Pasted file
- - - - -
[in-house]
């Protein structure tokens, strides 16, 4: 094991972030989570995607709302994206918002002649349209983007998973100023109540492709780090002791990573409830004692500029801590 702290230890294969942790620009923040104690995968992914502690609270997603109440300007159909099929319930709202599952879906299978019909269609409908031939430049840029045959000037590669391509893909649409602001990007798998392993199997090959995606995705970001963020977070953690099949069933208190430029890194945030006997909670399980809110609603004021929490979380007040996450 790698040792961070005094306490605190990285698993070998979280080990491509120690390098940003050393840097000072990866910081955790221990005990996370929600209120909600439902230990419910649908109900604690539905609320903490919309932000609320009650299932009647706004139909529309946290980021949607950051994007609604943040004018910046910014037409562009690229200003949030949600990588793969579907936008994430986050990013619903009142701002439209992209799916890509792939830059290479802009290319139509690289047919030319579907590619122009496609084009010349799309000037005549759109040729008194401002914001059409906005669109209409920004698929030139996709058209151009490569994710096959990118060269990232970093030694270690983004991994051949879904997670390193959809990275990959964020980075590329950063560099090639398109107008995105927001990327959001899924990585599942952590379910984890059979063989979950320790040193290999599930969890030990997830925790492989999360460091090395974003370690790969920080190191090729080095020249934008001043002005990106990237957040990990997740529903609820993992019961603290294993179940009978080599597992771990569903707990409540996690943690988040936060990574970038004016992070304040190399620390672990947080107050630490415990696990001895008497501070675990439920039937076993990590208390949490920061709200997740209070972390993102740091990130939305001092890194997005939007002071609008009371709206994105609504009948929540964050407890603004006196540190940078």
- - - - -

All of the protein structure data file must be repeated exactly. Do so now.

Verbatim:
[in-house]
């Protein structure tokens, strides 16, 4: 094991972030989570995607709302994206918002002649349209983007998973100023109540492709780090002791990573409830004692500029801590 702290230890294969942790620009923040104690995968992914502690609270997603109440300007159909099929319930709202599952879906299978019909269609409908031939430049840029045959000037590669391509893909649409602001990007798998392993199997090959995606995705970001963020977070953690099949069933208190430029890194945030006997909670399980809110609603004021929490979380007040996450 790698040792961070005094306490605190990285698993070998979280080990491509120690390098940003050393840097000072990866910081955790221990005990996370929600209120909600439902230990419910649908109900604690539905609320903490919309932000609320009650299932009647706004139909529309946290980021949607950051994007609604943040004018910046910014037409562009690229200003949030949600990588793969579907936008994430986050990013619903009142701002439209992209799916890509792939830059290479802009290319139509690289047919030319579907590619122009496609084009010349799309000037005549759109040729008194401002914001059409906005669109209409920004698929030139996709058209151009490569994710096959990118060269990232970093030694270690983004991994051949879904997670390193959809990275990959964020980075590329950063560099090639398109107008995105927001990327959001899924990585599942952590379910984890059979063989979950320790040193290999599930969890030990997830925790492989999360460091090395974003370690790969920080190191090729080095020249934008001043002005990106990237957040990990997740529903609820993992019961603290294993179940009978080599597992771990569903707990409540996690943690988040936060990574970038004016992070304040190399620390672990947080107050630490415990696990001895008497501070675990439920039937076993990590208390949490920061709200997740209070972390993102740091990130939305001092890194997005939007002071609008009371709206994105609504009948929540964050407890603004006196540190940078």